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Ave Bonar Photo_Ann Richards on Election



Ann Willis Richards, the 45th Governor of Texas, is considered one of the most scintillating politicians of her time in American history.


Born in 1933 in the midst of the Depression in the tiny town of Lacy Lakeview, north of Waco, Richards graduated from Waco High and attended Baylor University on a debate scholarship. After graduating in 1954, she earned her teaching certificate from the University of Texas. 


She began her professional life as a public school teacher of social studies at Fulmore (now Lively) Middle School in Austin.


Mother of four, Richards was the first woman elected Travis County Commissioner and in 1982, the first woman elected Texas State Treasurer. She burst onto the national scene in 1988 when she delivered an unforgettable keynote address to the 1988 Democratic National Convention.

“Ann’s wit, wisdom, blunt honesty, and dynamic personality drew people to her. She was a mentor to a generation of young women and men who were inspired to do their best to make politics and public life open and inclusive to all,” said Mary Beth Rogers, Richards' campaign manager, public television CEO, and noted political historian.

After being elected the first woman governor from the Lone Star State in her own right, Richards appointed an unprecedented number of women, people of color, Texans with disabilities, and LGBTQ community members to Texas boards and agencies. She attracted numerous new businesses to Texas, is credited with resolving crises in Texas public schools, was a champion of the arts, and appointed former US Congresswoman Barbara Jordan as her ethics advisor. Moreover, she led a reform of the  state prison system, including establishing a substance-abuse program, was a champion of Texas film, and even hosted Queen Elizabeth II of England and the Duke of Edinburgh.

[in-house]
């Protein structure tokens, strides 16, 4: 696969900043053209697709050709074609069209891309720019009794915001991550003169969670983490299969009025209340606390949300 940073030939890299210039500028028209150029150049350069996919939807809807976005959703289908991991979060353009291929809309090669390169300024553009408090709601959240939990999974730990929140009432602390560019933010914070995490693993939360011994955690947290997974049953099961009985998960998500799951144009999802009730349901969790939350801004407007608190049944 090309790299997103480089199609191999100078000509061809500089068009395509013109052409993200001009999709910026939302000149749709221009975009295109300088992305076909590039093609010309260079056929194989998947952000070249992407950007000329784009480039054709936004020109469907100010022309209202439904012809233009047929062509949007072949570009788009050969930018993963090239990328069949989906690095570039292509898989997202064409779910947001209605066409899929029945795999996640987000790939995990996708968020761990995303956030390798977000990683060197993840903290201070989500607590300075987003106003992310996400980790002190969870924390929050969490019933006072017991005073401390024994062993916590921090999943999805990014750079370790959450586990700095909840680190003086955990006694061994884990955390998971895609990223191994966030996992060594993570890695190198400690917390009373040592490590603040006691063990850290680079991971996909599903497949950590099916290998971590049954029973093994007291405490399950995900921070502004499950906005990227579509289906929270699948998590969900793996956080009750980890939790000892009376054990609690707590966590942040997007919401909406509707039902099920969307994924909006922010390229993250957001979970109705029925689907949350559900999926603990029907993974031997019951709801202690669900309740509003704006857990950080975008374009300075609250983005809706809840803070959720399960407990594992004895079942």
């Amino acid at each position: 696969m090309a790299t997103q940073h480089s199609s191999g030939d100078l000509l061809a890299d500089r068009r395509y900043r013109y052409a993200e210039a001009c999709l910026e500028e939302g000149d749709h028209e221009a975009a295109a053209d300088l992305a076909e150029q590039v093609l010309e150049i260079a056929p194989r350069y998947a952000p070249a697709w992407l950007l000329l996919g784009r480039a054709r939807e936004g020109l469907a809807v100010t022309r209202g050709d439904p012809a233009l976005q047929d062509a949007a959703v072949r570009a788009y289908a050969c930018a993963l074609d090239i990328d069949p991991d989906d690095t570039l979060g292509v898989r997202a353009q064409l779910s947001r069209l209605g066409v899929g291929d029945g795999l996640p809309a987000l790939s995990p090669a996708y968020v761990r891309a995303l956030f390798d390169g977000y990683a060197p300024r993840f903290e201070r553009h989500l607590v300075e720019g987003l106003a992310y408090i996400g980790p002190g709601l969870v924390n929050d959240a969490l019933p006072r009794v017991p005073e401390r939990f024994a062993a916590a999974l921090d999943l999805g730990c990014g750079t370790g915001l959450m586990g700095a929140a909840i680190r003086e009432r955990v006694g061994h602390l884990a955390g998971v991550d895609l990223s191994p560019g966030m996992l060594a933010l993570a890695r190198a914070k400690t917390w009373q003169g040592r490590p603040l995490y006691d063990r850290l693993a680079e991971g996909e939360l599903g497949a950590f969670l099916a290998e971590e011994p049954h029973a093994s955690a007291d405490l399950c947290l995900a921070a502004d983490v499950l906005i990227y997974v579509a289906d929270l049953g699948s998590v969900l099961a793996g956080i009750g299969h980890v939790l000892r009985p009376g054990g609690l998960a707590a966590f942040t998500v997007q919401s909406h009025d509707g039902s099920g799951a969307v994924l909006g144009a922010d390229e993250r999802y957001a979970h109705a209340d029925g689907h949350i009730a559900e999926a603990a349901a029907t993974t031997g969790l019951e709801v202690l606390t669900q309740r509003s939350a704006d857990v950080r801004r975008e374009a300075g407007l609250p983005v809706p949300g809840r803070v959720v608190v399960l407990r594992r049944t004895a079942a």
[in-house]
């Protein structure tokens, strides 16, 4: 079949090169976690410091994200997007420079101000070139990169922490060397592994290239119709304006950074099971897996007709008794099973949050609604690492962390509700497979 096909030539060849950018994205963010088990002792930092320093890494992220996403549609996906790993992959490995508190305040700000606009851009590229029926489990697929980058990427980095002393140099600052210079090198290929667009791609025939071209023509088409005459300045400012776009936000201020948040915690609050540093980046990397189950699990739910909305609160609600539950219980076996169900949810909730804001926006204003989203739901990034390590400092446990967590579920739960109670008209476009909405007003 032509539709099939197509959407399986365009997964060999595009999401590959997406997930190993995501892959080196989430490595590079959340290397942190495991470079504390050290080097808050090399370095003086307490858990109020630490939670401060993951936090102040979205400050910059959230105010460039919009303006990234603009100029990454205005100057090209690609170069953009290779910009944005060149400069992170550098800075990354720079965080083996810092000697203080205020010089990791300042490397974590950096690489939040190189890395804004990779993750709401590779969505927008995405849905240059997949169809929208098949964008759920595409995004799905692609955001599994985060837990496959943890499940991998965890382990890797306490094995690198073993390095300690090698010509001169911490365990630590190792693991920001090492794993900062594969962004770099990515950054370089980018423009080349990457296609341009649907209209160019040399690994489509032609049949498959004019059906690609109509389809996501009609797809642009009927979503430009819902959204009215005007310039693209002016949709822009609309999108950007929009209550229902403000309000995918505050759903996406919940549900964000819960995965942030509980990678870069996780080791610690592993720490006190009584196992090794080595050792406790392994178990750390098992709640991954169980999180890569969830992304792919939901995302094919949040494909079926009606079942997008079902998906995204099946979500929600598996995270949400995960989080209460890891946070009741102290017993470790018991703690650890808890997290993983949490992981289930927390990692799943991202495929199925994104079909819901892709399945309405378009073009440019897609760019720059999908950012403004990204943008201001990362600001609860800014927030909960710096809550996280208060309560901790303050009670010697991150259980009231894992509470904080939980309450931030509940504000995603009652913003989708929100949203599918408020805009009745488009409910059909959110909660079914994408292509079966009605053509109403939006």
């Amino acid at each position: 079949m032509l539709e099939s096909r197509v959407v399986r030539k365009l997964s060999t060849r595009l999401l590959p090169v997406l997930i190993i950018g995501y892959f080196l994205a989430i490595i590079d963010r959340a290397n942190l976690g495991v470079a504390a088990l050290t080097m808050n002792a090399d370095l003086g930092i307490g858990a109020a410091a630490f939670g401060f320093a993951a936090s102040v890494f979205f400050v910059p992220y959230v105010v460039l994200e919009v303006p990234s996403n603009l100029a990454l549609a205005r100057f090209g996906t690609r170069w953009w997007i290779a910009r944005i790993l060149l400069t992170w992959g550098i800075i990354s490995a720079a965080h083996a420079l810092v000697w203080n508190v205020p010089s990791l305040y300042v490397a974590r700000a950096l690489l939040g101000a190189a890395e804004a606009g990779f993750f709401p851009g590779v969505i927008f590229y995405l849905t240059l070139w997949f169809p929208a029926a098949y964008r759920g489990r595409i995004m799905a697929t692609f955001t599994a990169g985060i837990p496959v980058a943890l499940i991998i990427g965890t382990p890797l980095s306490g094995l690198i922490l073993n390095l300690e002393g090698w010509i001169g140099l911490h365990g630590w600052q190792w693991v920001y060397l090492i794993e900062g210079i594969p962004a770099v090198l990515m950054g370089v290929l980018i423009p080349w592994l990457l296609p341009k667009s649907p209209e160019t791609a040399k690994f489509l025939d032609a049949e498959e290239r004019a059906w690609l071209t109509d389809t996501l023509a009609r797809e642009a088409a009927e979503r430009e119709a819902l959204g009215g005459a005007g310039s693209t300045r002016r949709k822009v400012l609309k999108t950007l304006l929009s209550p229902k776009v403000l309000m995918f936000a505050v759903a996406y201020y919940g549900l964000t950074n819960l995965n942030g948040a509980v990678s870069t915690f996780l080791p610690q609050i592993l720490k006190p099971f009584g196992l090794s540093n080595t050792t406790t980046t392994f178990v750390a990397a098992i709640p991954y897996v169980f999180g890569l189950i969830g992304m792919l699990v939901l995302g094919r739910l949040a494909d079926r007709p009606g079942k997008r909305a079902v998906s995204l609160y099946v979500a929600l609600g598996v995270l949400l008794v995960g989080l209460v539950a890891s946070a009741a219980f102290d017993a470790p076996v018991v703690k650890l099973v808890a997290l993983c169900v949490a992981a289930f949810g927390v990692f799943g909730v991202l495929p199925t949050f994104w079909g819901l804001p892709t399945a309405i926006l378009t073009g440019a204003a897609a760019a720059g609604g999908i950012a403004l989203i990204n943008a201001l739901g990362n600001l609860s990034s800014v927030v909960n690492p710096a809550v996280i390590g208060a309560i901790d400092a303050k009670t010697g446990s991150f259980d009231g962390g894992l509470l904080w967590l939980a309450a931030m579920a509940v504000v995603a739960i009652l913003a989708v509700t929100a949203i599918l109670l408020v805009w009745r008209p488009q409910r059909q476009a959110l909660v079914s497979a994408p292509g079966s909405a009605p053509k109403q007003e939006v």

Richards believed education was the ticket to opportunity and equality and dedicated her professional life to breaking down the barriers for the disenfranchised. The Ann Richards School for Young Women Leaders is Governor Richards' primary living legacy, with the goal to advance education, empower young women, and create opportunities for girls who may otherwise be held back from achieving their full potential.


After her career in public office, Richards served as senior advisor at Public Strategies, a public affairs consulting firm. She maintained a demanding national and international speaking schedule and served the nation as a member of the Council on Foreign Affairs.


She co-authored two books: a memoir titled Straight from the Heart: My Life in Politics and Other Places and I’m Not Slowing Down: Winning My Battle with Osteoporosis, the story of her efforts to combat osteoporosis and educate women on how to overcome the disease.

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